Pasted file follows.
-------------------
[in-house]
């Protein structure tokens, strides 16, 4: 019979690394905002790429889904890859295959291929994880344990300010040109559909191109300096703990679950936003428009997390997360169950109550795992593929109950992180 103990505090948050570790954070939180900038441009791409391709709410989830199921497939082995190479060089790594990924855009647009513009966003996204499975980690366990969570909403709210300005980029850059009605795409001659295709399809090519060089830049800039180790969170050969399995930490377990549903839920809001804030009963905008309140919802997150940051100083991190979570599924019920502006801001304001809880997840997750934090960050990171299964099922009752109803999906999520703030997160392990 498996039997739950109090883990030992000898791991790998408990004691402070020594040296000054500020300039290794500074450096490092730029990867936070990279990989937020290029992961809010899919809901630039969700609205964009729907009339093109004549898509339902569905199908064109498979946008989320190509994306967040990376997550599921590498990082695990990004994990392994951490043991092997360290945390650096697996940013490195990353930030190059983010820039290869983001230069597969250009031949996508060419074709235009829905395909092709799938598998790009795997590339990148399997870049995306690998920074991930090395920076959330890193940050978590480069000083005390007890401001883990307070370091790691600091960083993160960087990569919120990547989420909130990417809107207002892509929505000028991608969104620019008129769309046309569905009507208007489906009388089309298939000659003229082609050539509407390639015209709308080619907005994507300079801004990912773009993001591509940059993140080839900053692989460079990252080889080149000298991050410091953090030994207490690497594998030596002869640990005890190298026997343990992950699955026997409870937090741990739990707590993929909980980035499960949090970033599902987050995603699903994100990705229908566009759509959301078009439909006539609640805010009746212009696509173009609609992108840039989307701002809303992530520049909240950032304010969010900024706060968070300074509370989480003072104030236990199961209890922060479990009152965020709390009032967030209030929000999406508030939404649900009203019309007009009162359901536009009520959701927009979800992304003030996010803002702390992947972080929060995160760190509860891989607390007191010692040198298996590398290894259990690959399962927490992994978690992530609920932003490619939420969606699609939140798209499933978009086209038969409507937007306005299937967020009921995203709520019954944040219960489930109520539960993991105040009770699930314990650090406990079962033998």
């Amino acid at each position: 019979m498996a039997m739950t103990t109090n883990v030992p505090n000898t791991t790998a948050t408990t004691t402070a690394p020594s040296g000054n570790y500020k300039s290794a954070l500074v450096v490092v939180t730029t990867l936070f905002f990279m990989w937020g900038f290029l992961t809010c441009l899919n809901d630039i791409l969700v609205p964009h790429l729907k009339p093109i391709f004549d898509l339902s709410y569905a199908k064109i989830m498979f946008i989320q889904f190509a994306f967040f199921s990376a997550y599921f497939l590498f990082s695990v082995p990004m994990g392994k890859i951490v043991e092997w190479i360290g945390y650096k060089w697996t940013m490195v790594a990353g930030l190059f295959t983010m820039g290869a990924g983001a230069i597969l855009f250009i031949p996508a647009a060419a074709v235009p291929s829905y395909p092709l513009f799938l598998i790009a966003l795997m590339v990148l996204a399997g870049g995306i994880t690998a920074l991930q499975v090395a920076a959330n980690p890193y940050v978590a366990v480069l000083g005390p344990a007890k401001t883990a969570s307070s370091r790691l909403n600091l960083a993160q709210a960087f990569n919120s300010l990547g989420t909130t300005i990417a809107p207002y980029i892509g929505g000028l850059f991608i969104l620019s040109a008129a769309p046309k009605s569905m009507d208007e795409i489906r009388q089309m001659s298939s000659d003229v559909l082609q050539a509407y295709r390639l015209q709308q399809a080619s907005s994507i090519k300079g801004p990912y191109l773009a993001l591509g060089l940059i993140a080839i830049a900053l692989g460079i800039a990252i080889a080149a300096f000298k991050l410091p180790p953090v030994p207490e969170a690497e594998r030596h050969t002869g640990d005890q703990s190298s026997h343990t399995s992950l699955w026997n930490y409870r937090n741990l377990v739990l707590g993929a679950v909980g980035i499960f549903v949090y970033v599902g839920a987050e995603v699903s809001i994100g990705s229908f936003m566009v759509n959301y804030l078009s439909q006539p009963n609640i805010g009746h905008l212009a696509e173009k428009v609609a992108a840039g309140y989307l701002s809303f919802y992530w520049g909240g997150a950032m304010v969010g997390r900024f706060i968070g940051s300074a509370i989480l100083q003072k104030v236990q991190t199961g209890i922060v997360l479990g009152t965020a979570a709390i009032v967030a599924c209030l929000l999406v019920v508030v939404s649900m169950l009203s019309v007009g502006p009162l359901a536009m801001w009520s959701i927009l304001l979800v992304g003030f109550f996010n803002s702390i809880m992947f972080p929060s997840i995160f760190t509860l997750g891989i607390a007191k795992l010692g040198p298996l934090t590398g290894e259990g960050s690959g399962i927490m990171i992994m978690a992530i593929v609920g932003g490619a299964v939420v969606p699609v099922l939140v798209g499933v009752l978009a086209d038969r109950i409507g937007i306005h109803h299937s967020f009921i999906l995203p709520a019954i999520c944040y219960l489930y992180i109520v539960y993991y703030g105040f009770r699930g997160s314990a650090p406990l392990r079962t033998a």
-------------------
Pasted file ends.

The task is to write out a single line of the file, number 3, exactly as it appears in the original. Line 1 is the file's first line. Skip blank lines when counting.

């Amino acid at each position: 019979m498996a039997m739950t103990t109090n883990v030992p505090n000898t791991t790998a948050t408990t004691t402070a690394p020594s040296g000054n570790y500020k300039s290794a954070l500074v450096v490092v939180t730029t990867l936070f905002f990279m990989w937020g900038f290029l992961t809010c441009l899919n809901d630039i791409l969700v609205p964009h790429l729907k009339p093109i391709f004549d898509l339902s709410y569905a199908k064109i989830m498979f946008i989320q889904f190509a994306f967040f199921s990376a997550y599921f497939l590498f990082s695990v082995p990004m994990g392994k890859i951490v043991e092997w190479i360290g945390y650096k060089w697996t940013m490195v790594a990353g930030l190059f295959t983010m820039g290869a990924g983001a230069i597969l855009f250009i031949p996508a647009a060419a074709v235009p291929s829905y395909p092709l513009f799938l598998i790009a966003l795997m590339v990148l996204a399997g870049g995306i994880t690998a920074l991930q499975v090395a920076a959330n980690p890193y940050v978590a366990v480069l000083g005390p344990a007890k401001t883990a969570s307070s370091r790691l909403n600091l960083a993160q709210a960087f990569n919120s300010l990547g989420t909130t300005i990417a809107p207002y980029i892509g929505g000028l850059f991608i969104l620019s040109a008129a769309p046309k009605s569905m009507d208007e795409i489906r009388q089309m001659s298939s000659d003229v559909l082609q050539a509407y295709r390639l015209q709308q399809a080619s907005s994507i090519k300079g801004p990912y191109l773009a993001l591509g060089l940059i993140a080839i830049a900053l692989g460079i800039a990252i080889a080149a300096f000298k991050l410091p180790p953090v030994p207490e969170a690497e594998r030596h050969t002869g640990d005890q703990s190298s026997h343990t399995s992950l699955w026997n930490y409870r937090n741990l377990v739990l707590g993929a679950v909980g980035i499960f549903v949090y970033v599902g839920a987050e995603v699903s809001i994100g990705s229908f936003m566009v759509n959301y804030l078009s439909q006539p009963n609640i805010g009746h905008l212009a696509e173009k428009v609609a992108a840039g309140y989307l701002s809303f919802y992530w520049g909240g997150a950032m304010v969010g997390r900024f706060i968070g940051s300074a509370i989480l100083q003072k104030v236990q991190t199961g209890i922060v997360l479990g009152t965020a979570a709390i009032v967030a599924c209030l929000l999406v019920v508030v939404s649900m169950l009203s019309v007009g502006p009162l359901a536009m801001w009520s959701i927009l304001l979800v992304g003030f109550f996010n803002s702390i809880m992947f972080p929060s997840i995160f760190t509860l997750g891989i607390a007191k795992l010692g040198p298996l934090t590398g290894e259990g960050s690959g399962i927490m990171i992994m978690a992530i593929v609920g932003g490619a299964v939420v969606p699609v099922l939140v798209g499933v009752l978009a086209d038969r109950i409507g937007i306005h109803h299937s967020f009921i999906l995203p709520a019954i999520c944040y219960l489930y992180i109520v539960y993991y703030g105040f009770r699930g997160s314990a650090p406990l392990r079962t033998a």